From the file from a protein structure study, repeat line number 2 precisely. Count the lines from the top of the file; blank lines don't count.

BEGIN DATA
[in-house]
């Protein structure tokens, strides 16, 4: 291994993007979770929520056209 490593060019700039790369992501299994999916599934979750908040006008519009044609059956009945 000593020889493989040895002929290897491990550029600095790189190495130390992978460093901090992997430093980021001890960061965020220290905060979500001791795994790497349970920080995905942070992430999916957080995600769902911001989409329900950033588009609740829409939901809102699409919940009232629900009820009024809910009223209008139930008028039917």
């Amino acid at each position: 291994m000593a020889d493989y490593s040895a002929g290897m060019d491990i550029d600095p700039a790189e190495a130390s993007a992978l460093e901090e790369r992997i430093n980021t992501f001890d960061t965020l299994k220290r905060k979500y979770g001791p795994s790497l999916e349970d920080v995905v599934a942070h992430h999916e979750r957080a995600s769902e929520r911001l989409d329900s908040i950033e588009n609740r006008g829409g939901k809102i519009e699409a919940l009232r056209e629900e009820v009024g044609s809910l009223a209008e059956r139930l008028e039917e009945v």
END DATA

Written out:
């Protein structure tokens, strides 16, 4: 291994993007979770929520056209 490593060019700039790369992501299994999916599934979750908040006008519009044609059956009945 000593020889493989040895002929290897491990550029600095790189190495130390992978460093901090992997430093980021001890960061965020220290905060979500001791795994790497349970920080995905942070992430999916957080995600769902911001989409329900950033588009609740829409939901809102699409919940009232629900009820009024809910009223209008139930008028039917």